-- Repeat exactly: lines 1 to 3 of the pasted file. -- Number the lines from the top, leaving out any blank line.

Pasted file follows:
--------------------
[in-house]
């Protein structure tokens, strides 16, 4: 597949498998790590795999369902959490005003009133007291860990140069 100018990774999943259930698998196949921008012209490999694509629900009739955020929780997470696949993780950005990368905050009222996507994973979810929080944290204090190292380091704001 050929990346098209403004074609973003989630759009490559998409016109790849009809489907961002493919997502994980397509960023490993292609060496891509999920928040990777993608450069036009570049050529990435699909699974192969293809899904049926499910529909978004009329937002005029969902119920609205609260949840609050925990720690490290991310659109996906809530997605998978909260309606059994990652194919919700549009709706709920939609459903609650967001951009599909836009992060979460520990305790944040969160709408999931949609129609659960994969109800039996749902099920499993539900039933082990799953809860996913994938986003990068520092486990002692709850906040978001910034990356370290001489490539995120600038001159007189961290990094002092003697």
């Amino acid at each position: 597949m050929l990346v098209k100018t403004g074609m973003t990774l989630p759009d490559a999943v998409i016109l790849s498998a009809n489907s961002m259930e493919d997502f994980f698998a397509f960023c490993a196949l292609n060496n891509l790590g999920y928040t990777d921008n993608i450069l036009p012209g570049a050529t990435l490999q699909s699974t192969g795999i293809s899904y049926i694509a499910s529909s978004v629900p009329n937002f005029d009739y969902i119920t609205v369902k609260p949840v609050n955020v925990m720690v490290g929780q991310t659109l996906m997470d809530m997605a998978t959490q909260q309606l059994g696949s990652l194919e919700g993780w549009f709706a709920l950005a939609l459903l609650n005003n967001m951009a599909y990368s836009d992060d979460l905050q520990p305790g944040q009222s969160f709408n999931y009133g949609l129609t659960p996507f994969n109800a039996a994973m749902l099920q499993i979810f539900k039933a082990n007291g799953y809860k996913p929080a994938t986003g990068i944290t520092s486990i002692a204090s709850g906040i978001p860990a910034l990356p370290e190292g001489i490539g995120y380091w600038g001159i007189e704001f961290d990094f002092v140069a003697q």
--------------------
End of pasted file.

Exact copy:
[in-house]
């Protein structure tokens, strides 16, 4: 597949498998790590795999369902959490005003009133007291860990140069 100018990774999943259930698998196949921008012209490999694509629900009739955020929780997470696949993780950005990368905050009222996507994973979810929080944290204090190292380091704001 050929990346098209403004074609973003989630759009490559998409016109790849009809489907961002493919997502994980397509960023490993292609060496891509999920928040990777993608450069036009570049050529990435699909699974192969293809899904049926499910529909978004009329937002005029969902119920609205609260949840609050925990720690490290991310659109996906809530997605998978909260309606059994990652194919919700549009709706709920939609459903609650967001951009599909836009992060979460520990305790944040969160709408999931949609129609659960994969109800039996749902099920499993539900039933082990799953809860996913994938986003990068520092486990002692709850906040978001910034990356370290001489490539995120600038001159007189961290990094002092003697």
């Amino acid at each position: 597949m050929l990346v098209k100018t403004g074609m973003t990774l989630p759009d490559a999943v998409i016109l790849s498998a009809n489907s961002m259930e493919d997502f994980f698998a397509f960023c490993a196949l292609n060496n891509l790590g999920y928040t990777d921008n993608i450069l036009p012209g570049a050529t990435l490999q699909s699974t192969g795999i293809s899904y049926i694509a499910s529909s978004v629900p009329n937002f005029d009739y969902i119920t609205v369902k609260p949840v609050n955020v925990m720690v490290g929780q991310t659109l996906m997470d809530m997605a998978t959490q909260q309606l059994g696949s990652l194919e919700g993780w549009f709706a709920l950005a939609l459903l609650n005003n967001m951009a599909y990368s836009d992060d979460l905050q520990p305790g944040q009222s969160f709408n999931y009133g949609l129609t659960p996507f994969n109800a039996a994973m749902l099920q499993i979810f539900k039933a082990n007291g799953y809860k996913p929080a994938t986003g990068i944290t520092s486990i002692a204090s709850g906040i978001p860990a910034l990356p370290e190292g001489i490539g995120y380091w600038g001159i007189e704001f961290d990094f002092v140069a003697q």